Vision Films has a lot of movies in its catalogue, but you probably haven’t heard of any of them. Among them: low-budget ripoffs, lower-budget genre fare, bottom-feeding family entertainment, and the oeuvre of faith-based director Rich Christiano. They’re the kinds of films your eyes skim over on Netflix - the very definition of blandness. Andrew Getty’s magnum opus The Evil Within, then, is an outlier in the Vision catalogue, deserving of many adjectives but definitely not “bland.”
Sporting the most crucial element of trash auteurship - an idiosyncratic and misanthropic worldview - The Evil Within is a jaw-dropping viewing experience. Writer/director Getty, a reclusive millionaire oil heir, put the film together over a dozen years, with an impressively credits-lengthening crew turnover, before dying of intestinal issues likely caused by methamphetamine abuse, just before its completion. The resultant film suits its backstory. Its screenplay, lead performance, and even visual design feel like we’re peering through hole in Getty’s skull as he hides in his mansion and slowly kills himself with meth.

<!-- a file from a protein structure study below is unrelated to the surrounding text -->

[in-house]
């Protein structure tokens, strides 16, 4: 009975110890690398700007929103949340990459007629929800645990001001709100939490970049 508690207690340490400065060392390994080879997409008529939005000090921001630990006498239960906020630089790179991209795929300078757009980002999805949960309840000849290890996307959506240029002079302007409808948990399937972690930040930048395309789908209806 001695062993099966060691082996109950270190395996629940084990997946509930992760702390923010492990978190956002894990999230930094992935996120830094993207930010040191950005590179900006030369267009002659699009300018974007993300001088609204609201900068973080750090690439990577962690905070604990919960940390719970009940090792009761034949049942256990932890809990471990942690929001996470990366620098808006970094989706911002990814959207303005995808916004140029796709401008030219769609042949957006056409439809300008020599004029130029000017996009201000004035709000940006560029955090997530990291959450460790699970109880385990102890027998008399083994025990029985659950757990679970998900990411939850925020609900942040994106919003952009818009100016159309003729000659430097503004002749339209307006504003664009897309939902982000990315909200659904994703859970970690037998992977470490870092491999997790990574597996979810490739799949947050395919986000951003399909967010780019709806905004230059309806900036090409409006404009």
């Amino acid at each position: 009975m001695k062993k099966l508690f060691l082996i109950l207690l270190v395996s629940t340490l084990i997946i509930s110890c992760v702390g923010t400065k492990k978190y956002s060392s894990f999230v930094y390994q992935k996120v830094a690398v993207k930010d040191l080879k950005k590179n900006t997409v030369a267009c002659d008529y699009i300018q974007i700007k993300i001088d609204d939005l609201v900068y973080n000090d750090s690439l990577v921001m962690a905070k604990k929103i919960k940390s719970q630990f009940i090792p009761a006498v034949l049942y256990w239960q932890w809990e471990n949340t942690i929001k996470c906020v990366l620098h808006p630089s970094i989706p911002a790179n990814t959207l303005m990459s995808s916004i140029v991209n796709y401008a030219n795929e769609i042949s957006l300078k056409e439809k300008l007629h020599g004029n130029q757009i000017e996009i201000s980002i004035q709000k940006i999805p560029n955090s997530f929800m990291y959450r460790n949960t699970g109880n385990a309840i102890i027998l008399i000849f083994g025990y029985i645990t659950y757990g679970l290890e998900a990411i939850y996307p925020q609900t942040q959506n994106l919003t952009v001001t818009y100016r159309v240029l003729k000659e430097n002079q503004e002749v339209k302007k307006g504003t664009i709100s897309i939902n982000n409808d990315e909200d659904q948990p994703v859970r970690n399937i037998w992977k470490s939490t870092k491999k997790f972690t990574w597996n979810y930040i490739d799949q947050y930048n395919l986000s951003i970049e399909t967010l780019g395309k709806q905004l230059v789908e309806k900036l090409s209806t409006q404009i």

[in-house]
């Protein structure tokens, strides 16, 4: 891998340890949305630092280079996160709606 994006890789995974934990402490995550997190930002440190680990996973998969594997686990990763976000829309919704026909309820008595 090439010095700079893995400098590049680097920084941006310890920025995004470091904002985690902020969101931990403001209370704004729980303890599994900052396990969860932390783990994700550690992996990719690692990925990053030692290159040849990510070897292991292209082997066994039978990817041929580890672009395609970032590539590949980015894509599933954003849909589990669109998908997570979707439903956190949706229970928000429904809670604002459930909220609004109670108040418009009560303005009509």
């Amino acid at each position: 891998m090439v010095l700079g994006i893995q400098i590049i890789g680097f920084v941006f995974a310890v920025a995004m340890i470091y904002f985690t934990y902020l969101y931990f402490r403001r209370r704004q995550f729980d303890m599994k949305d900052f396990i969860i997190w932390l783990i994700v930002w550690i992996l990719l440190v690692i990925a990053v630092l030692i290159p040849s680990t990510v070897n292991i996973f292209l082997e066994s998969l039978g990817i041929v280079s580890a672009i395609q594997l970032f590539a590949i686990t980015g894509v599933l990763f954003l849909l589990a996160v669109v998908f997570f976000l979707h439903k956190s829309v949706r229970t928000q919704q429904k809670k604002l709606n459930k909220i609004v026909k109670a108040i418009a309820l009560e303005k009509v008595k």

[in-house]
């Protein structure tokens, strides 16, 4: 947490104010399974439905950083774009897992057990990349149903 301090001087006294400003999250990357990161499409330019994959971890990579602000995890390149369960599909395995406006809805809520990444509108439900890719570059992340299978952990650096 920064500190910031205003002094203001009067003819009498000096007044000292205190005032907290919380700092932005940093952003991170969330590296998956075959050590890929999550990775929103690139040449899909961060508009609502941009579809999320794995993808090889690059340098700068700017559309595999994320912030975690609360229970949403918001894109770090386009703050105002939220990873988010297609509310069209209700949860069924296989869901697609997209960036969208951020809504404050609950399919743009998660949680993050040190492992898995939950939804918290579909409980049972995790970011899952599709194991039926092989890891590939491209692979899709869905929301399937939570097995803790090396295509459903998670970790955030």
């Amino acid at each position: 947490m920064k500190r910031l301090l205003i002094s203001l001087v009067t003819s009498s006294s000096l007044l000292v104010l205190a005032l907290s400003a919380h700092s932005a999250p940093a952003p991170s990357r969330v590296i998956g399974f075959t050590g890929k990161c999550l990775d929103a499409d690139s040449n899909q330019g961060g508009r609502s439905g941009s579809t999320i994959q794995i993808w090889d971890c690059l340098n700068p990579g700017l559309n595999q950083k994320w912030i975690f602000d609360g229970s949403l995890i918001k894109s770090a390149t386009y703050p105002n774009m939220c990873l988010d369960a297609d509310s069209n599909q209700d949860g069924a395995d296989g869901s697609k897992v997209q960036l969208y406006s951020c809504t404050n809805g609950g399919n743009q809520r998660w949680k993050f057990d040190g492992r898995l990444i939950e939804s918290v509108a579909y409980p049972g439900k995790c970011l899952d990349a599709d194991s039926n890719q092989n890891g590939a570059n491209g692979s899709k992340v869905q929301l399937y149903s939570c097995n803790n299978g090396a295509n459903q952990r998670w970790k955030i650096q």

After a bleak opening montage built from music-video nightmare imagery and an unintentionally comedic voiceover, The Evil Within starts revealing innumerable layers of wrongheaded weirdness. An imposing mirror is installed in mentally challenged protagonist Dennis’ bedroom against his will, and soon enough a Dennis doppelganger appears within, claiming to represent his inner self and urging him to commit escalating acts of murder. Poor, tortured Dennis can’t help but oblige, turning his victims into a strange basement contraption to further his reflection’s master plan. By now, a wide assortment of warning bells should be going off: this movie is #problematic as fuck. But its depiction of the mentally handicapped is only the start of its captivating wrongness.
Shot in 2002 on actual celluloid, largely in Getty’s own house, The Evil Within is crafted far more elaborately than one would expect. Eschewing digital effects, the film’s creatures and makeup effects are not just practical but in many cases created by the director himself - Getty obsessively built his own animatronics, puppets, and Habitrail labyrinths. Their handcrafted texture certainly supports that - as does a scene wherein the characters lovingly explain the mechanisms that make animatronics work. There are some genuinely cool horror moments in here, including one memorable and inexplicable gore gag involving a power drill and a fire extinguisher. Andrew Getty did not, at least, lack imagination.